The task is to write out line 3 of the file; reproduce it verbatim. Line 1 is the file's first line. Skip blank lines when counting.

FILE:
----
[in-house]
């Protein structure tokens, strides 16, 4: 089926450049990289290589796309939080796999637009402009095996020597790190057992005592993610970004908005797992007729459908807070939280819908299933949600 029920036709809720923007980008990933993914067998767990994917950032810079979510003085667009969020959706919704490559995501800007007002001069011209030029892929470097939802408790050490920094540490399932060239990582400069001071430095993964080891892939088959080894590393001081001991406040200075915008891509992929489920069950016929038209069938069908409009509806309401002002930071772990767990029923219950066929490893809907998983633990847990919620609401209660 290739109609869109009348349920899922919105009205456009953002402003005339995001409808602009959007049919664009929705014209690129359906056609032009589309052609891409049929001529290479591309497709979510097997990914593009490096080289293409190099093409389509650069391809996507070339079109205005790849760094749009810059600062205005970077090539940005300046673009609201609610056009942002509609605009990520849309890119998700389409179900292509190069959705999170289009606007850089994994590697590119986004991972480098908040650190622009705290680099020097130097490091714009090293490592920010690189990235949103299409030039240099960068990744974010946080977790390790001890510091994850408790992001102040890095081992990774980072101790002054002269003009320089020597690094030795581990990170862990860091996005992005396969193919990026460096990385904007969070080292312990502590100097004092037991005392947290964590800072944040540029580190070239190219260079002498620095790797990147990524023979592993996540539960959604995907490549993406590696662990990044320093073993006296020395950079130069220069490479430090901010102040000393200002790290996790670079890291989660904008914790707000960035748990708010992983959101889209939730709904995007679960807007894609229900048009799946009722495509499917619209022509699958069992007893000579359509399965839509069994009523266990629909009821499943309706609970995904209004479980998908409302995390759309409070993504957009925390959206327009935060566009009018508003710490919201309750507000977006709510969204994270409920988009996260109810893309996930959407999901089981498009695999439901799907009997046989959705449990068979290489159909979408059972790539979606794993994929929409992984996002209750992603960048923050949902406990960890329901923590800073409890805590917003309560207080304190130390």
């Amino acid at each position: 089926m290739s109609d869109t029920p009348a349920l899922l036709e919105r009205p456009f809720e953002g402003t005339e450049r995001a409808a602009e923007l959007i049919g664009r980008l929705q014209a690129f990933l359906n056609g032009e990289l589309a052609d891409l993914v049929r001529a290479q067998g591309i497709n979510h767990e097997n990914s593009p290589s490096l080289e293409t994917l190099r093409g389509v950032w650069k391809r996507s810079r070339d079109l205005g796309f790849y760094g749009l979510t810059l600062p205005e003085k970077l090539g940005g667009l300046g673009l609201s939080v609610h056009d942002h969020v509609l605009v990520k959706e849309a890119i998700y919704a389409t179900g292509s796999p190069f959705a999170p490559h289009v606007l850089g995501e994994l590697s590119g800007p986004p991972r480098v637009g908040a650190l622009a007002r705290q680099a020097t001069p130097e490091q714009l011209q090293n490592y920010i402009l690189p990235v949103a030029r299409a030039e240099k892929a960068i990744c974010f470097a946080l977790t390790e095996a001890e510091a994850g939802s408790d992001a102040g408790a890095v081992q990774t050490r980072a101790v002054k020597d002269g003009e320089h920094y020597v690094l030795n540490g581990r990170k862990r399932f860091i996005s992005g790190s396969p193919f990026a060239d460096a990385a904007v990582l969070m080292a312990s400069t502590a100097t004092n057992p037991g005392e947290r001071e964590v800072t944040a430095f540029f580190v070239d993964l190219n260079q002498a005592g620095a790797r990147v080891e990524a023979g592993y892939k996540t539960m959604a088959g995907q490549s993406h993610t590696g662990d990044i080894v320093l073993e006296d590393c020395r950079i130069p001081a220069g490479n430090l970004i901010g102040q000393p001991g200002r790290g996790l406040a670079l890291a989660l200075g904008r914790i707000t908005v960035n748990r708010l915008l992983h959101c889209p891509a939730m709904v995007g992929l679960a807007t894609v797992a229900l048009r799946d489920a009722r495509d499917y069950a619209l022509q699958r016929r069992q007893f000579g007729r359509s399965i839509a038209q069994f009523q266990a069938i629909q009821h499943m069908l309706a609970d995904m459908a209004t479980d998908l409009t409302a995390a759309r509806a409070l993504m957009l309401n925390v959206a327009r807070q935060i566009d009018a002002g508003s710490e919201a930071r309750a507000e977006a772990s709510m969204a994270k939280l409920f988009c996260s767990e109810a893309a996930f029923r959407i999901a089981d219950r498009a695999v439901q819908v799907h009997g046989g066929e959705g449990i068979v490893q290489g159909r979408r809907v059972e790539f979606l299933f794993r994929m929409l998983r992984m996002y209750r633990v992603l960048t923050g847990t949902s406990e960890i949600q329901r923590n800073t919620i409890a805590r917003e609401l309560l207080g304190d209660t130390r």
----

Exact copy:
């Amino acid at each position: 089926m290739s109609d869109t029920p009348a349920l899922l036709e919105r009205p456009f809720e953002g402003t005339e450049r995001a409808a602009e923007l959007i049919g664009r980008l929705q014209a690129f990933l359906n056609g032009e990289l589309a052609d891409l993914v049929r001529a290479q067998g591309i497709n979510h767990e097997n990914s593009p290589s490096l080289e293409t994917l190099r093409g389509v950032w650069k391809r996507s810079r070339d079109l205005g796309f790849y760094g749009l979510t810059l600062p205005e003085k970077l090539g940005g667009l300046g673009l609201s939080v609610h056009d942002h969020v509609l605009v990520k959706e849309a890119i998700y919704a389409t179900g292509s796999p190069f959705a999170p490559h289009v606007l850089g995501e994994l590697s590119g800007p986004p991972r480098v637009g908040a650190l622009a007002r705290q680099a020097t001069p130097e490091q714009l011209q090293n490592y920010i402009l690189p990235v949103a030029r299409a030039e240099k892929a960068i990744c974010f470097a946080l977790t390790e095996a001890e510091a994850g939802s408790d992001a102040g408790a890095v081992q990774t050490r980072a101790v002054k020597d002269g003009e320089h920094y020597v690094l030795n540490g581990r990170k862990r399932f860091i996005s992005g790190s396969p193919f990026a060239d460096a990385a904007v990582l969070m080292a312990s400069t502590a100097t004092n057992p037991g005392e947290r001071e964590v800072t944040a430095f540029f580190v070239d993964l190219n260079q002498a005592g620095a790797r990147v080891e990524a023979g592993y892939k996540t539960m959604a088959g995907q490549s993406h993610t590696g662990d990044i080894v320093l073993e006296d590393c020395r950079i130069p001081a220069g490479n430090l970004i901010g102040q000393p001991g200002r790290g996790l406040a670079l890291a989660l200075g904008r914790i707000t908005v960035n748990r708010l915008l992983h959101c889209p891509a939730m709904v995007g992929l679960a807007t894609v797992a229900l048009r799946d489920a009722r495509d499917y069950a619209l022509q699958r016929r069992q007893f000579g007729r359509s399965i839509a038209q069994f009523q266990a069938i629909q009821h499943m069908l309706a609970d995904m459908a209004t479980d998908l409009t409302a995390a759309r509806a409070l993504m957009l309401n925390v959206a327009r807070q935060i566009d009018a002002g508003s710490e919201a930071r309750a507000e977006a772990s709510m969204a994270k939280l409920f988009c996260s767990e109810a893309a996930f029923r959407i999901a089981d219950r498009a695999v439901q819908v799907h009997g046989g066929e959705g449990i068979v490893q290489g159909r979408r809907v059972e790539f979606l299933f794993r994929m929409l998983r992984m996002y209750r633990v992603l960048t923050g847990t949902s406990e960890i949600q329901r923590n800073t919620i409890a805590r917003e609401l309560l207080g304190d209660t130390r």